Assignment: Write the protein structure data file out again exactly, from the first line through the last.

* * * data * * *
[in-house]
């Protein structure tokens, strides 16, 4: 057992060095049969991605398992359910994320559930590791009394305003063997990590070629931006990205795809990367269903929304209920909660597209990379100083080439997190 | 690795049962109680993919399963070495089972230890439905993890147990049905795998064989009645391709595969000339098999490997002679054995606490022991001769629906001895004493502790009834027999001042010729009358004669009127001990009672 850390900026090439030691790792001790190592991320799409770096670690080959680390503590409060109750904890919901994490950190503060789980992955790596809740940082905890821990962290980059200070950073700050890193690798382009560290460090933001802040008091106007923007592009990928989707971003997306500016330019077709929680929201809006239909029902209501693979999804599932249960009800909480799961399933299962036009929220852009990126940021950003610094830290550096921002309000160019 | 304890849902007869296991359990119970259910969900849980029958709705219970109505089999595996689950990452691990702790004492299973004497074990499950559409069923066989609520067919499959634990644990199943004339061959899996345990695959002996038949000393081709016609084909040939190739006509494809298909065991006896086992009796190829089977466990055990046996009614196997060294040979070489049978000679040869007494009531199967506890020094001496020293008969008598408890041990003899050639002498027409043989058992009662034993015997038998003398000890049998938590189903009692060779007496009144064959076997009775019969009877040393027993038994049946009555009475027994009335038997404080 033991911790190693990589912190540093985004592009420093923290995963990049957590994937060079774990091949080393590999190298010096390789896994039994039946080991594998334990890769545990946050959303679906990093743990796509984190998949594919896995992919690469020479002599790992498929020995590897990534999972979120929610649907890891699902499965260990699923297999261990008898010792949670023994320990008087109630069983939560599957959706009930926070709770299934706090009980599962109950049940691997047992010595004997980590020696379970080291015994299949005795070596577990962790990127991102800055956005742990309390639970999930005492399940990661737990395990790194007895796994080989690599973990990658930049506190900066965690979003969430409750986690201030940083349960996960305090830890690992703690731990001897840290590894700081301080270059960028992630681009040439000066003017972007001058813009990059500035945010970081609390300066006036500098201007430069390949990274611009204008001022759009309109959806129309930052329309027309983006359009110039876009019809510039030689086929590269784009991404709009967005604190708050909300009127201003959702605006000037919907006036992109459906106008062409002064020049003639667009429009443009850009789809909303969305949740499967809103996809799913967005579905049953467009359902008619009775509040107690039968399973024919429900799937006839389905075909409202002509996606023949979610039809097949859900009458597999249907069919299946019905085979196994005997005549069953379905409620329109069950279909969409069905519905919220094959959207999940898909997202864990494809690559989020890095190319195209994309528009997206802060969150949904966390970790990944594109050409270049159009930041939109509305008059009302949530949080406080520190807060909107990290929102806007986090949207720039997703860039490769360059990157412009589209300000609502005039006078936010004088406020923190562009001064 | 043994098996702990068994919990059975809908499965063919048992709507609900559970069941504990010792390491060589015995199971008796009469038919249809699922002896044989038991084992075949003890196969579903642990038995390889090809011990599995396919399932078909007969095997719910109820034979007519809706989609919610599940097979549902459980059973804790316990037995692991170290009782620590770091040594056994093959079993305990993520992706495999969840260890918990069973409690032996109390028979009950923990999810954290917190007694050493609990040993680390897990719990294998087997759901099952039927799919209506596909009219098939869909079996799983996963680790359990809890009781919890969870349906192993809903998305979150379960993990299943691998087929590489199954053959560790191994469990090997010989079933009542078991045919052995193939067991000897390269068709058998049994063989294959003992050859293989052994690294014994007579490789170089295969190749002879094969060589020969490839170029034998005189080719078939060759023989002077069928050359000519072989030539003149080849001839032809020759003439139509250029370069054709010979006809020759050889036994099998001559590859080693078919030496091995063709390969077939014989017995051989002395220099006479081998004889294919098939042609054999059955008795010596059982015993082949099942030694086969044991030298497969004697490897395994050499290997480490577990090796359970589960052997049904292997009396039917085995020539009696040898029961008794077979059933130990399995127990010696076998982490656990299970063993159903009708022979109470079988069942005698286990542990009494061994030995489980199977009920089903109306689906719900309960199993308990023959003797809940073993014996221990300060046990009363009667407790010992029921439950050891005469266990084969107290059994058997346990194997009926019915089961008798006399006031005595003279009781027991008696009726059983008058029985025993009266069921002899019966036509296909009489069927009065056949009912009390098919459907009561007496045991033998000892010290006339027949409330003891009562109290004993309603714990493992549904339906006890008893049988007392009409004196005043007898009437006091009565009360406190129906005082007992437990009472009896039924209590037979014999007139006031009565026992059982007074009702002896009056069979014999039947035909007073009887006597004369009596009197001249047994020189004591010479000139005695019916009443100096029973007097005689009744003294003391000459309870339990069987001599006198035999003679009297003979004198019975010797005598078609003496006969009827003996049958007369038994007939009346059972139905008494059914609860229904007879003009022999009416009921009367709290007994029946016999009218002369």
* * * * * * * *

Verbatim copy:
[in-house]
């Protein structure tokens, strides 16, 4: 057992060095049969991605398992359910994320559930590791009394305003063997990590070629931006990205795809990367269903929304209920909660597209990379100083080439997190 | 690795049962109680993919399963070495089972230890439905993890147990049905795998064989009645391709595969000339098999490997002679054995606490022991001769629906001895004493502790009834027999001042010729009358004669009127001990009672 850390900026090439030691790792001790190592991320799409770096670690080959680390503590409060109750904890919901994490950190503060789980992955790596809740940082905890821990962290980059200070950073700050890193690798382009560290460090933001802040008091106007923007592009990928989707971003997306500016330019077709929680929201809006239909029902209501693979999804599932249960009800909480799961399933299962036009929220852009990126940021950003610094830290550096921002309000160019 | 304890849902007869296991359990119970259910969900849980029958709705219970109505089999595996689950990452691990702790004492299973004497074990499950559409069923066989609520067919499959634990644990199943004339061959899996345990695959002996038949000393081709016609084909040939190739006509494809298909065991006896086992009796190829089977466990055990046996009614196997060294040979070489049978000679040869007494009531199967506890020094001496020293008969008598408890041990003899050639002498027409043989058992009662034993015997038998003398000890049998938590189903009692060779007496009144064959076997009775019969009877040393027993038994049946009555009475027994009335038997404080 033991911790190693990589912190540093985004592009420093923290995963990049957590994937060079774990091949080393590999190298010096390789896994039994039946080991594998334990890769545990946050959303679906990093743990796509984190998949594919896995992919690469020479002599790992498929020995590897990534999972979120929610649907890891699902499965260990699923297999261990008898010792949670023994320990008087109630069983939560599957959706009930926070709770299934706090009980599962109950049940691997047992010595004997980590020696379970080291015994299949005795070596577990962790990127991102800055956005742990309390639970999930005492399940990661737990395990790194007895796994080989690599973990990658930049506190900066965690979003969430409750986690201030940083349960996960305090830890690992703690731990001897840290590894700081301080270059960028992630681009040439000066003017972007001058813009990059500035945010970081609390300066006036500098201007430069390949990274611009204008001022759009309109959806129309930052329309027309983006359009110039876009019809510039030689086929590269784009991404709009967005604190708050909300009127201003959702605006000037919907006036992109459906106008062409002064020049003639667009429009443009850009789809909303969305949740499967809103996809799913967005579905049953467009359902008619009775509040107690039968399973024919429900799937006839389905075909409202002509996606023949979610039809097949859900009458597999249907069919299946019905085979196994005997005549069953379905409620329109069950279909969409069905519905919220094959959207999940898909997202864990494809690559989020890095190319195209994309528009997206802060969150949904966390970790990944594109050409270049159009930041939109509305008059009302949530949080406080520190807060909107990290929102806007986090949207720039997703860039490769360059990157412009589209300000609502005039006078936010004088406020923190562009001064 | 043994098996702990068994919990059975809908499965063919048992709507609900559970069941504990010792390491060589015995199971008796009469038919249809699922002896044989038991084992075949003890196969579903642990038995390889090809011990599995396919399932078909007969095997719910109820034979007519809706989609919610599940097979549902459980059973804790316990037995692991170290009782620590770091040594056994093959079993305990993520992706495999969840260890918990069973409690032996109390028979009950923990999810954290917190007694050493609990040993680390897990719990294998087997759901099952039927799919209506596909009219098939869909079996799983996963680790359990809890009781919890969870349906192993809903998305979150379960993990299943691998087929590489199954053959560790191994469990090997010989079933009542078991045919052995193939067991000897390269068709058998049994063989294959003992050859293989052994690294014994007579490789170089295969190749002879094969060589020969490839170029034998005189080719078939060759023989002077069928050359000519072989030539003149080849001839032809020759003439139509250029370069054709010979006809020759050889036994099998001559590859080693078919030496091995063709390969077939014989017995051989002395220099006479081998004889294919098939042609054999059955008795010596059982015993082949099942030694086969044991030298497969004697490897395994050499290997480490577990090796359970589960052997049904292997009396039917085995020539009696040898029961008794077979059933130990399995127990010696076998982490656990299970063993159903009708022979109470079988069942005698286990542990009494061994030995489980199977009920089903109306689906719900309960199993308990023959003797809940073993014996221990300060046990009363009667407790010992029921439950050891005469266990084969107290059994058997346990194997009926019915089961008798006399006031005595003279009781027991008696009726059983008058029985025993009266069921002899019966036509296909009489069927009065056949009912009390098919459907009561007496045991033998000892010290006339027949409330003891009562109290004993309603714990493992549904339906006890008893049988007392009409004196005043007898009437006091009565009360406190129906005082007992437990009472009896039924209590037979014999007139006031009565026992059982007074009702002896009056069979014999039947035909007073009887006597004369009596009197001249047994020189004591010479000139005695019916009443100096029973007097005689009744003294003391000459309870339990069987001599006198035999003679009297003979004198019975010797005598078609003496006969009827003996049958007369038994007939009346059972139905008494059914609860229904007879003009022999009416009921009367709290007994029946016999009218002369």